In November of 2019 I wrote an article entitled "What Do FOMO and LinkedIn Have To Do With Supply Chain". FOMO is short for "Fear of Missing Out" and the general thesis of my article was if you become consumed with chasing every rabbit down every rabbit hole for "fear of missing out" then you will likely not get much done.
The same can be true about LinkedIn. I wrote this in 2019 and I submit it has become 100x worse than when I wrote this article.
And yes, we can somewhat blame the pandemic for this phenomenon in supply chain. Ever since everyone has been home there has been an explosion of podcasts and home grown "T.V." shows discussing supply chains. Some of them are hosted by people who have worked for a very short time, if at all, as a practitioner of supply chains.
The "free money" aspect of the pandemic has also driven an explosion in supply chain / logistics technology. Again, some have driven huge value but by far the vast majority have not. They have just been the recipients of a lot of money sloshing around in the economy looking for a place to land.
Practitioners have some culpability in this as well. Many have scrambled to do something - anything to show their leadership they are trying everything to overcome the effects of disruption. So, what do they do? They layer technology on top of technology and it still does not get them very far. This is FOMO. This is "I am going to try anything and everything because I am afraid I am going to miss out on the latest greatest thing". Here are my simple few suggestions for the practitioner to avoid this trap:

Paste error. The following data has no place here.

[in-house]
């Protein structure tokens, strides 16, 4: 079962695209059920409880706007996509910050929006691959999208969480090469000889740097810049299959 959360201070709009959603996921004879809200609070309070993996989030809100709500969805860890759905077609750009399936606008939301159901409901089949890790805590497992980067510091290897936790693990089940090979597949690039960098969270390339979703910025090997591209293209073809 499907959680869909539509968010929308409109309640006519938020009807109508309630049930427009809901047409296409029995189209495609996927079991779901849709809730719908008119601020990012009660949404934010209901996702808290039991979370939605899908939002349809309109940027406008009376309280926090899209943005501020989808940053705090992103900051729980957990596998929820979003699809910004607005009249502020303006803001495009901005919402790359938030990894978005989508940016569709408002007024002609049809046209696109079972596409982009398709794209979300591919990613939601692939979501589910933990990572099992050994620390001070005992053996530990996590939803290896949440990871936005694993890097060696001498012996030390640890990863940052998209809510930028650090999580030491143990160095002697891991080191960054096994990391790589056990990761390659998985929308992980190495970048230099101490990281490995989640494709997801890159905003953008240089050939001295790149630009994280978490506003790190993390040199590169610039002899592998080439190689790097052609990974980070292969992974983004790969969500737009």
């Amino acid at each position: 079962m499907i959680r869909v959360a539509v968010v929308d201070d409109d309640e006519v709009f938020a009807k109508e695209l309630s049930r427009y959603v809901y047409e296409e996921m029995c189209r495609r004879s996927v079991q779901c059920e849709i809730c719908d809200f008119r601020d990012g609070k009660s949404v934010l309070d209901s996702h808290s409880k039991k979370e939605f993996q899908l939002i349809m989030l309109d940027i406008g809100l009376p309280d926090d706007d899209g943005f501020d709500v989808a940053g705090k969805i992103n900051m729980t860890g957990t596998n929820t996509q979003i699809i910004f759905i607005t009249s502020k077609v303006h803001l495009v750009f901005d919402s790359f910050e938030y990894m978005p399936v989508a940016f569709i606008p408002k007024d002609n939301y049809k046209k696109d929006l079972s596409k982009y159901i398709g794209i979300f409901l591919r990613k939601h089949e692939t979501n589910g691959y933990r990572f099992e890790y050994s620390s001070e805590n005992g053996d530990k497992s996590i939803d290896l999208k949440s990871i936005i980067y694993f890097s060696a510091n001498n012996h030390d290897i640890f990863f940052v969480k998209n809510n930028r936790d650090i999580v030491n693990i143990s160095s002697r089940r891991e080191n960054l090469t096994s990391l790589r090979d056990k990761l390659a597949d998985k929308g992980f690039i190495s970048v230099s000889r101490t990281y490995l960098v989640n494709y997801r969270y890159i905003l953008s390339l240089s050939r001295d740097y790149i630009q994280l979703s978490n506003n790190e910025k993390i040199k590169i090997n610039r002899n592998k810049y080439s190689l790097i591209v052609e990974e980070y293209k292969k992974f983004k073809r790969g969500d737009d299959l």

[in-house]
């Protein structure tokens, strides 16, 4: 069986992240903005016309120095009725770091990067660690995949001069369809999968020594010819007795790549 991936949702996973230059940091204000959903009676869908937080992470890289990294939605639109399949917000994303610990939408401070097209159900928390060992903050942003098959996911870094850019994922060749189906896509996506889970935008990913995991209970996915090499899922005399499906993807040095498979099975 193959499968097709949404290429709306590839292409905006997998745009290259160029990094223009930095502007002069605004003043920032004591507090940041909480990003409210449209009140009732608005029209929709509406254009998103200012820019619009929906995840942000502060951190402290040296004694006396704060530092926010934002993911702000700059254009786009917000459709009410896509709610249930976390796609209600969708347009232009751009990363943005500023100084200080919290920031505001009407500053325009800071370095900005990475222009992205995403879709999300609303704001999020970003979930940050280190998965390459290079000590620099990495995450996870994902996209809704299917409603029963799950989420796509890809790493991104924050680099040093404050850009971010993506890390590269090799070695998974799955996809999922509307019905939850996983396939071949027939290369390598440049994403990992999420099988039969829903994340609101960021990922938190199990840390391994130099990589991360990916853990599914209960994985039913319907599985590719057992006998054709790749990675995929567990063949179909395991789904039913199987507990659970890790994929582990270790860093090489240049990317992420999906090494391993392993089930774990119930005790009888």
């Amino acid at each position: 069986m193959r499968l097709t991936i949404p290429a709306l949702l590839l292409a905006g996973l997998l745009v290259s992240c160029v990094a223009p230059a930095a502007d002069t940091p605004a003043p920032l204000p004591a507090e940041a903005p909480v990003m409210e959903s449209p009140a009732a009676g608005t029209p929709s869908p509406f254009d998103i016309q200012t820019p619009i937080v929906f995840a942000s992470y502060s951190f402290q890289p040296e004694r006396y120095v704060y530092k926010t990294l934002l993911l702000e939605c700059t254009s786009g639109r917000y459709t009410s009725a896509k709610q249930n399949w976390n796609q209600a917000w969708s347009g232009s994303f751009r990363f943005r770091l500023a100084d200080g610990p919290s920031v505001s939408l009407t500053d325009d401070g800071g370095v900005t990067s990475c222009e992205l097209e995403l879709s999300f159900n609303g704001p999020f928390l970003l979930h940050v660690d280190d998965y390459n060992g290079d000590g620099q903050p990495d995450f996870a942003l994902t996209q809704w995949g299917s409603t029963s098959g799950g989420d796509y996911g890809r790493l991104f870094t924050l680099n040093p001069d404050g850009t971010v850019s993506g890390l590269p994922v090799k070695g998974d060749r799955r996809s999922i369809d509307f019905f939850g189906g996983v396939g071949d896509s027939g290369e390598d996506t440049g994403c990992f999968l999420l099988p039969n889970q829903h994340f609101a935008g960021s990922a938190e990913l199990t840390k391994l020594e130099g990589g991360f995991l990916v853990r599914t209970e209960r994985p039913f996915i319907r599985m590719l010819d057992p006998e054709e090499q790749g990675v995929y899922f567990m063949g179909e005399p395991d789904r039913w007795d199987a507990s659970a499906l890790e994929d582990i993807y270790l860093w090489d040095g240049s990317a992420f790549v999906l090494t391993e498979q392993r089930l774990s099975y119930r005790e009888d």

- Do the detailed work BEFORE you talk to a technology company: This means you have to process map out how your business operates. You need to identify the key metrics you are using and you have to identify what success looks like. Use the Amazon methodology which is just what Covey taught us when he said, "Begin With The End in Mind". Write the press release you will release 4 years from now. What will you have accomplished.
- Operate Manually First if at All Possible: This will allow you to be incredibly flexible as you "test and learn" all different ways of getting things accomplished.
- Follow the Tom Brady rule of focusing and ignoring all the noise. (See my posting on this: What Separates "Vital Few Metrics" from "Nice to Know" Metrics - And What Can We Learn from Tom Brady...).
- Write the spec! This is not necessarily hard work but some may find it tedious. This is the work where you get as specific as possible on what you really need and what will really add value to your organization. The more detailed this is written the more likely it is you will not get enamored by "shiny spinning plates" but rather will identify and get what you really need.
- Then and only then do you start inviting in technology providers and identify which is best to fill the gaps you identified by going through the 4 step process above.